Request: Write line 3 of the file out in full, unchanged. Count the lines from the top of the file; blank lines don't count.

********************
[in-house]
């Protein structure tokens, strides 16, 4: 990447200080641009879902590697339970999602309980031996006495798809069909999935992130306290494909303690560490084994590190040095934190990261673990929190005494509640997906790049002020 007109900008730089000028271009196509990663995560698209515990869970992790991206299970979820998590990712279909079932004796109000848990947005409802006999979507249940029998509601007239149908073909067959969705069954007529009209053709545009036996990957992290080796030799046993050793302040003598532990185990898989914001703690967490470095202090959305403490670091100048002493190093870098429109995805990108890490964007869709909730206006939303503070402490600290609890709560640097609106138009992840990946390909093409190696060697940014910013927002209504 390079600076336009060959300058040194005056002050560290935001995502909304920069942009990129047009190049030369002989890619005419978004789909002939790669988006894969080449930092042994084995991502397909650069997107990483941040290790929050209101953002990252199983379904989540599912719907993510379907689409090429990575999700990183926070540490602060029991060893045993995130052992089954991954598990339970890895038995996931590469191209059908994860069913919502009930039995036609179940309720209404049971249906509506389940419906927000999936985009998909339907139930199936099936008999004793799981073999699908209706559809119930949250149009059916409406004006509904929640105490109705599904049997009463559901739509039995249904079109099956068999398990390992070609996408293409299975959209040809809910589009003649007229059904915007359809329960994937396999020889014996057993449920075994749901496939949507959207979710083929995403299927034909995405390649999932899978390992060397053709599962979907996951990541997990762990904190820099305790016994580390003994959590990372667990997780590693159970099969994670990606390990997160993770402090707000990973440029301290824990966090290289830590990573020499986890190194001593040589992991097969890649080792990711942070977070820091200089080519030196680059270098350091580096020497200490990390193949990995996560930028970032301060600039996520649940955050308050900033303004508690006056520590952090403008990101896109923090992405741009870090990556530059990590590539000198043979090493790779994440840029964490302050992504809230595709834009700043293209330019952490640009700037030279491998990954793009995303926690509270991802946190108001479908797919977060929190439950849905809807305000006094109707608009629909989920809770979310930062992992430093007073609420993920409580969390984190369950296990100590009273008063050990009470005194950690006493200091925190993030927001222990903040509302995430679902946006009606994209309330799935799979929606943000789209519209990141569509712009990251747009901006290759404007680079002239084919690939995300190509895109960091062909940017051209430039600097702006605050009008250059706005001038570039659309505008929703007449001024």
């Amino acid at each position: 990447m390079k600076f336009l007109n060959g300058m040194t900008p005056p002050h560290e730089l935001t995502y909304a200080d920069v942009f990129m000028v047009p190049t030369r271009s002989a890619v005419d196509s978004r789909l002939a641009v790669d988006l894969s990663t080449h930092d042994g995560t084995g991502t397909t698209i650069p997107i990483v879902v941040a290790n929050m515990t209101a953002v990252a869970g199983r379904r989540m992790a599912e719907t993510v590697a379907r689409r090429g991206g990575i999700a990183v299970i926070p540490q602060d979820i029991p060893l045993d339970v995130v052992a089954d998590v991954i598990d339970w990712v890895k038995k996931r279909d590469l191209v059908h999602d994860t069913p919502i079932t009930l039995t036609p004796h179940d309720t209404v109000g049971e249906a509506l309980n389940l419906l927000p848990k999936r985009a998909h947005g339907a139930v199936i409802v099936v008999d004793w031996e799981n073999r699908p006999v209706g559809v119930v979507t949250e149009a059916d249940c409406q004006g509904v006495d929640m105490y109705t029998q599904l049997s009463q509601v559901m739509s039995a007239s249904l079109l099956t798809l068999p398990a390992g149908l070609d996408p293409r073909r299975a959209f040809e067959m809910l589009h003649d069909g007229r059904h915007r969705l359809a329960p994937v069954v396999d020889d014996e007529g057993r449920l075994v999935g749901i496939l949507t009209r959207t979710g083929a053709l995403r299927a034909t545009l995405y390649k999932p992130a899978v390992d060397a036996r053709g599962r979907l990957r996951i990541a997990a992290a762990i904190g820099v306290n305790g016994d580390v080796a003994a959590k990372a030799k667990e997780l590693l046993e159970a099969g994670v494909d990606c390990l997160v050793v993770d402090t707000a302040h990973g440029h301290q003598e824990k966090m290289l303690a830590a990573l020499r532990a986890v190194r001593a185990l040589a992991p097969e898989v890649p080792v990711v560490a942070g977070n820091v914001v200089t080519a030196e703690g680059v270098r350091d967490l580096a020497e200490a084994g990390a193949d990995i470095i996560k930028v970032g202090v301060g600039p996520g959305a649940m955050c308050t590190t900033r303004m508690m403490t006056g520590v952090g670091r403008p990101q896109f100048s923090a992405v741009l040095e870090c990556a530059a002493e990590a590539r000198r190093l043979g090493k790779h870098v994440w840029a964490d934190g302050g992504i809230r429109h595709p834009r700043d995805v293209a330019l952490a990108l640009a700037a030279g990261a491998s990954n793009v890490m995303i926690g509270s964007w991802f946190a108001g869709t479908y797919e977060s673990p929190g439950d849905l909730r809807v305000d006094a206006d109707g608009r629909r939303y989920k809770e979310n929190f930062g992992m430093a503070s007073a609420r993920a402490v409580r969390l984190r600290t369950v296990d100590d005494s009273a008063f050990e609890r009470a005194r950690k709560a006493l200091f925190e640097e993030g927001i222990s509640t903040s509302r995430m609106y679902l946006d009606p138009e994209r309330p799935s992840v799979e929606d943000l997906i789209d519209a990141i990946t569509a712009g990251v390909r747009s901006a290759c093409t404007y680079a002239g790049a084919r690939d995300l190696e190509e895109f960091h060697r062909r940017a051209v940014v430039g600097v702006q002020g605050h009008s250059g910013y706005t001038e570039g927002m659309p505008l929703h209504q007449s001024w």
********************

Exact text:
């Amino acid at each position: 990447m390079k600076f336009l007109n060959g300058m040194t900008p005056p002050h560290e730089l935001t995502y909304a200080d920069v942009f990129m000028v047009p190049t030369r271009s002989a890619v005419d196509s978004r789909l002939a641009v790669d988006l894969s990663t080449h930092d042994g995560t084995g991502t397909t698209i650069p997107i990483v879902v941040a290790n929050m515990t209101a953002v990252a869970g199983r379904r989540m992790a599912e719907t993510v590697a379907r689409r090429g991206g990575i999700a990183v299970i926070p540490q602060d979820i029991p060893l045993d339970v995130v052992a089954d998590v991954i598990d339970w990712v890895k038995k996931r279909d590469l191209v059908h999602d994860t069913p919502i079932t009930l039995t036609p004796h179940d309720t209404v109000g049971e249906a509506l309980n389940l419906l927000p848990k999936r985009a998909h947005g339907a139930v199936i409802v099936v008999d004793w031996e799981n073999r699908p006999v209706g559809v119930v979507t949250e149009a059916d249940c409406q004006g509904v006495d929640m105490y109705t029998q599904l049997s009463q509601v559901m739509s039995a007239s249904l079109l099956t798809l068999p398990a390992g149908l070609d996408p293409r073909r299975a959209f040809e067959m809910l589009h003649d069909g007229r059904h915007r969705l359809a329960p994937v069954v396999d020889d014996e007529g057993r449920l075994v999935g749901i496939l949507t009209r959207t979710g083929a053709l995403r299927a034909t545009l995405y390649k999932p992130a899978v390992d060397a036996r053709g599962r979907l990957r996951i990541a997990a992290a762990i904190g820099v306290n305790g016994d580390v080796a003994a959590k990372a030799k667990e997780l590693l046993e159970a099969g994670v494909d990606c390990l997160v050793v993770d402090t707000a302040h990973g440029h301290q003598e824990k966090m290289l303690a830590a990573l020499r532990a986890v190194r001593a185990l040589a992991p097969e898989v890649p080792v990711v560490a942070g977070n820091v914001v200089t080519a030196e703690g680059v270098r350091d967490l580096a020497e200490a084994g990390a193949d990995i470095i996560k930028v970032g202090v301060g600039p996520g959305a649940m955050c308050t590190t900033r303004m508690m403490t006056g520590v952090g670091r403008p990101q896109f100048s923090a992405v741009l040095e870090c990556a530059a002493e990590a590539r000198r190093l043979g090493k790779h870098v994440w840029a964490d934190g302050g992504i809230r429109h595709p834009r700043d995805v293209a330019l952490a990108l640009a700037a030279g990261a491998s990954n793009v890490m995303i926690g509270s964007w991802f946190a108001g869709t479908y797919e977060s673990p929190g439950d849905l909730r809807v305000d006094a206006d109707g608009r629909r939303y989920k809770e979310n929190f930062g992992m430093a503070s007073a609420r993920a402490v409580r969390l984190r600290t369950v296990d100590d005494s009273a008063f050990e609890r009470a005194r950690k709560a006493l200091f925190e640097e993030g927001i222990s509640t903040s509302r995430m609106y679902l946006d009606p138009e994209r309330p799935s992840v799979e929606d943000l997906i789209d519209a990141i990946t569509a712009g990251v390909r747009s901006a290759c093409t404007y680079a002239g790049a084919r690939d995300l190696e190509e895109f960091h060697r062909r940017a051209v940014v430039g600097v702006q002020g605050h009008s250059g910013y706005t001038e570039g927002m659309p505008l929703h209504q007449s001024w």